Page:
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Old 06-26-2015, 01:12 PM   #743
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Just sold my Carolina 14 the other day because I didn't like it. It had ZERO rocker and you almost had to get out and physically turn the thing to get it to change directions.

Now I'm trying to figure out what to replace it with, and having trouble finding something the size I want (sit inside touring above 14', and capable of carrying 325-350lbs) with a large enough cockpit for me to get into. I'm 6', 220lbs.

Any suggestions?
Santee 126 SPORT - Hurricane Kayaks - Lightweight Kayaks for Fishing and RecreationHurricane Kayaks – Lightweight Kayaks for Fishing and Recreation
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Old 07-05-2015, 12:19 PM   #744
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The wife and I just got a Jackson Big Tuna kayak. We have the Malone Saddle-Up rooftop carriers and they work quite well. I found some YouTube videos for the Big Tuna and my 4Runner, very happy about that.

What I'm not finding is a definite "proper" method of storing my kayak. Jackson (and some other manufacturers) say the best way is to store it vertically, that it puts less stress on the kayak. Well, the Big Tuna is 14' long and the garage ceiling is only 10', so that's out.

Hanging from the ceiling is supposed to be the worst way, but that's if you hook up the bow and stern. I haven't seen anyone make a cradle that suspends and holds the kayak. I was thinking about doing that but wanted an opinion.

I also thought about making a cradle on the floor, multiple supports, and sliding the kayak into that. But storing it flat or upside down is supposed to be bad too, although no mention about supporting it in a cradle.

Finally, the best alternate method is to store it off the floor, on its side, bottom against the wall and side in the cradle, supported by foam.

For now, because i have to leave for a week, I'm going to put it on the side, bottom against a wooden rack and put some memory foam under the side to provide a cushion.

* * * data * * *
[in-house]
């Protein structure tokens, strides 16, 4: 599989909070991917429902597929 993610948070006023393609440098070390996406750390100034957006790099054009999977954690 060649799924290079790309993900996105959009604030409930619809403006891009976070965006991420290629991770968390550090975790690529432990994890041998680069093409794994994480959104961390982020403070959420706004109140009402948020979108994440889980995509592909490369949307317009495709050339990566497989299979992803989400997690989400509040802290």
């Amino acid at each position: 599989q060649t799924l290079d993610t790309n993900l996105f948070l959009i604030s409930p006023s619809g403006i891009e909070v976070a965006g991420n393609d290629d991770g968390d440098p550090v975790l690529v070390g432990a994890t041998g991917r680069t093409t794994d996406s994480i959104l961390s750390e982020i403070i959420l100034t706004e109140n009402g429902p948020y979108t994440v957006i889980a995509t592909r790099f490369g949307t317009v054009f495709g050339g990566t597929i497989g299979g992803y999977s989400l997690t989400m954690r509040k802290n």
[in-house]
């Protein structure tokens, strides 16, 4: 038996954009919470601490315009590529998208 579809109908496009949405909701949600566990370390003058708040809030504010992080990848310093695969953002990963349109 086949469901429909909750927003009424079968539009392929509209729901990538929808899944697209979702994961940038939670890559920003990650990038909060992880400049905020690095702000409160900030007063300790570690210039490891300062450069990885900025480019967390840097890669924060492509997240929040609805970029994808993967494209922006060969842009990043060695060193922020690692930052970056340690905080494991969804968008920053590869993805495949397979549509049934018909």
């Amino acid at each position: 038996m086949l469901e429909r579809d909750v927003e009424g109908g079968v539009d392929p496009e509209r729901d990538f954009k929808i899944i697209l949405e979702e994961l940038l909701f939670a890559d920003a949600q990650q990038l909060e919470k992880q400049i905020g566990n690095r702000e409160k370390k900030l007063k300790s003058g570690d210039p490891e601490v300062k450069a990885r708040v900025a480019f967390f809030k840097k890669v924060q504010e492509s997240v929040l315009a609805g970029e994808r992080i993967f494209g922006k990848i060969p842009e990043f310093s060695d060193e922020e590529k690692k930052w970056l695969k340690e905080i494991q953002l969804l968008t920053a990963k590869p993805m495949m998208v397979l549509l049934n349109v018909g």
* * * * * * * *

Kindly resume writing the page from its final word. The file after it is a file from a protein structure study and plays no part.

I'd love to hear if any of you have a large fishing kayak and how you've supported it in storage. I'd also like to know if there are any stories of bad support strategies. Thanks for your help
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Old 07-05-2015, 12:51 PM   #745
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You could use a tarp material to make a hammock for it, and sling the hammock from the roof, using one of the many systems to raise kayaks in that way: Kayak and Canoe Hoist | Ceiling Rack - StoreYourBoard.com
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Old 07-05-2015, 11:15 PM   #746
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You could use a tarp material to make a hammock for it, and sling the hammock from the roof, using one of the many systems to raise kayaks in that way: Kayak and Canoe Hoist | Ceiling Rack - StoreYourBoard.com
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I think I'm going to need some kind of hoist. I got some web straps from Lowe's today and it took most of the afternoon to drill and hang them. These straps have to be done one by one; very slow. They are 1.5" wide and using 4 of them seems to do a nice job of supporting.

Thanks for the link, when I get back from an upcoming trip I'll have a project to get it stored with something more permanent.
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Old 07-06-2015, 05:54 AM   #747
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I use large tie down straps from the trucking industry, can be purchased at Home Depot or Lowes. I fasten to the bottom of our deck and slip the boats in them as a cradle. Hang there year round. Been that way for about five years, don't see any issues, but I do have cockpit covers for all the boats to keep stuff and animals out.